Wednesday, April 23, 2014

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A face to remember

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TWC News: A face to remember
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Jacqueline Saburido doesn't have much name recognition, but she has a face you'll never forget.

The now 24-year-old Venezuelan came to America to learn English. But in September 1999 she was badly burned in a drunk driving car accident.

"I have faith in God, because He is great, that I will recover," Saburido said.

Though some say she's hard to look at, she chooses to be seen. She's put herself in the public eye, so we can all visualize the consequences of drinking and driving.

"Not all people involved in this type of accident die, many will end up like me at the very least," Saburido said.

Without hesitation, she agreed to a Texas Department of Transportation anti-DWI campaign. She's also posed for posters, laid her story out in newspaper articles, and helped with an Austin Police Department educational video.

Given the pain and the suffering, Saburido could have easily given up, but she has chosen to try and change lives.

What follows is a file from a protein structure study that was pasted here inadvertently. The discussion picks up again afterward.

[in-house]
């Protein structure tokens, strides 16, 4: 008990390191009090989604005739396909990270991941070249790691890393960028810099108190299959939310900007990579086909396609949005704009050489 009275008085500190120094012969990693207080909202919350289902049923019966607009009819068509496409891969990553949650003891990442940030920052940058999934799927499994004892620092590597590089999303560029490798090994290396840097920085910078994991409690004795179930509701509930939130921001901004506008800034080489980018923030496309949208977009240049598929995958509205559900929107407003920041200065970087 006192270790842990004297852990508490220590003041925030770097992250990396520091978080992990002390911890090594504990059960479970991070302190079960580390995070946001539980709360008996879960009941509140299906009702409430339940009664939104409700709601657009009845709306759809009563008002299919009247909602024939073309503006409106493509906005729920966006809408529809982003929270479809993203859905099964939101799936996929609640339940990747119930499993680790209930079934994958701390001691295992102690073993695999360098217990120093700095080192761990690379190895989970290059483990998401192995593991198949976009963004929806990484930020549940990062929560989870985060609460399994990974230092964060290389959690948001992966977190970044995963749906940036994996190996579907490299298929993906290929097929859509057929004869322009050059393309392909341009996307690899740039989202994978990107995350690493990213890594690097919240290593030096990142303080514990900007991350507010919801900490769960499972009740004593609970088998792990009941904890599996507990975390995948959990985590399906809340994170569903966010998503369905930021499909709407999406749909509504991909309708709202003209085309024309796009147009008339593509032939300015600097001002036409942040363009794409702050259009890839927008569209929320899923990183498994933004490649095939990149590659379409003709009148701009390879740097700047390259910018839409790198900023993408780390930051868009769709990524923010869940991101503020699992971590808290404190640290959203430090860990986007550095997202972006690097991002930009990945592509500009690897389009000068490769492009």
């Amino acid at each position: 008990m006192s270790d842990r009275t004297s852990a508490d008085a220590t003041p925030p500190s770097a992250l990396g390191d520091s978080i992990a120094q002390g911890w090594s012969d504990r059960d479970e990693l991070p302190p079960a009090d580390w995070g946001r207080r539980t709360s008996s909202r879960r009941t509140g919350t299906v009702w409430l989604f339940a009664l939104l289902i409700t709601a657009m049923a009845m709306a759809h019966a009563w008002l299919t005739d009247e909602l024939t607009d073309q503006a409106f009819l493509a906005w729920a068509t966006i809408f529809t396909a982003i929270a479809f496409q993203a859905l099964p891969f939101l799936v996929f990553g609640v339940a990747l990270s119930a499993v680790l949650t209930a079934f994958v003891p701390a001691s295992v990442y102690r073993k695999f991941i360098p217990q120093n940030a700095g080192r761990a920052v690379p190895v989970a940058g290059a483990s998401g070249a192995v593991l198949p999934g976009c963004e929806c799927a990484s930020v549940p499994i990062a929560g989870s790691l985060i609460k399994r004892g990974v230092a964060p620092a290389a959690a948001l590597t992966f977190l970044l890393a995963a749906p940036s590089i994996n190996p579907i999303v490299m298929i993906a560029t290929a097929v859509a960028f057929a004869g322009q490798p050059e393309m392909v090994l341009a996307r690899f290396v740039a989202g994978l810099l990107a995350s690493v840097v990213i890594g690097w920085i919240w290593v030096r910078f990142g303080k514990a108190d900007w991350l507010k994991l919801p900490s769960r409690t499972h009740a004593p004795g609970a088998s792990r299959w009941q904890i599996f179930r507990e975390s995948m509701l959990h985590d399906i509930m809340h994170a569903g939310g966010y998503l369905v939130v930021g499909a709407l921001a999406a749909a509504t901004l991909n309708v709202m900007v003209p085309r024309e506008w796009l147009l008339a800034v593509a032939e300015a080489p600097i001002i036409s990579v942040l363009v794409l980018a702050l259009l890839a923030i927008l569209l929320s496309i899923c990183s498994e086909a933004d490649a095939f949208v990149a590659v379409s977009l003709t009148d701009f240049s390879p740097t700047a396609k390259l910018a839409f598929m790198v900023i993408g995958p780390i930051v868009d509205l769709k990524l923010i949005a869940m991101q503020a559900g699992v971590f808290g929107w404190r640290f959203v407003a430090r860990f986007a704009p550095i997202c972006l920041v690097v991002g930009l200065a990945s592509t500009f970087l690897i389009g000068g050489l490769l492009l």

"If a person stumbles, he must pick himself up and keep going. I believe this is very important; if not, life would not have much sense," she said.

"She doesn't want this to happen to anyone else. She just flat out just doesn't want this to happen to anyone else," said Carlos Lopez of the Texas Department of Transportation.

"She still finds a great deal of happiness and joy in her life, and wants to give that to other people," said Sally Muir of the Austin Police Department.

"I'm a little more thankful for what I have. I think everyone needs to take a step back, and look, and not complain so much and be a little more grateful," said B.J. Lashley-Hassell, of APD.

Saburido's strength and courage even permeate prison walls.

"If I wouldn't have gotten in the car that night, this would not have happened," said Reginald Stephey, the man responsible for the wreck that burned Saburido.

Stephey was sentenced to 7 years and a $20,000 fine for causing that car accident. After his trial, the two of them did meet face to face.

"What sticks out in my mind is, 'Reggie, I don't hate you.' It's really touching someone can look you in the eyes and have that much compassion after all that I have caused," Stephey said.

A woman who triumphs in the face of adversity is an inspiration to those who've met her, but also an inspiration to those who see her face.

Saburido now lives in Louisville, Ky., to be near her doctors.

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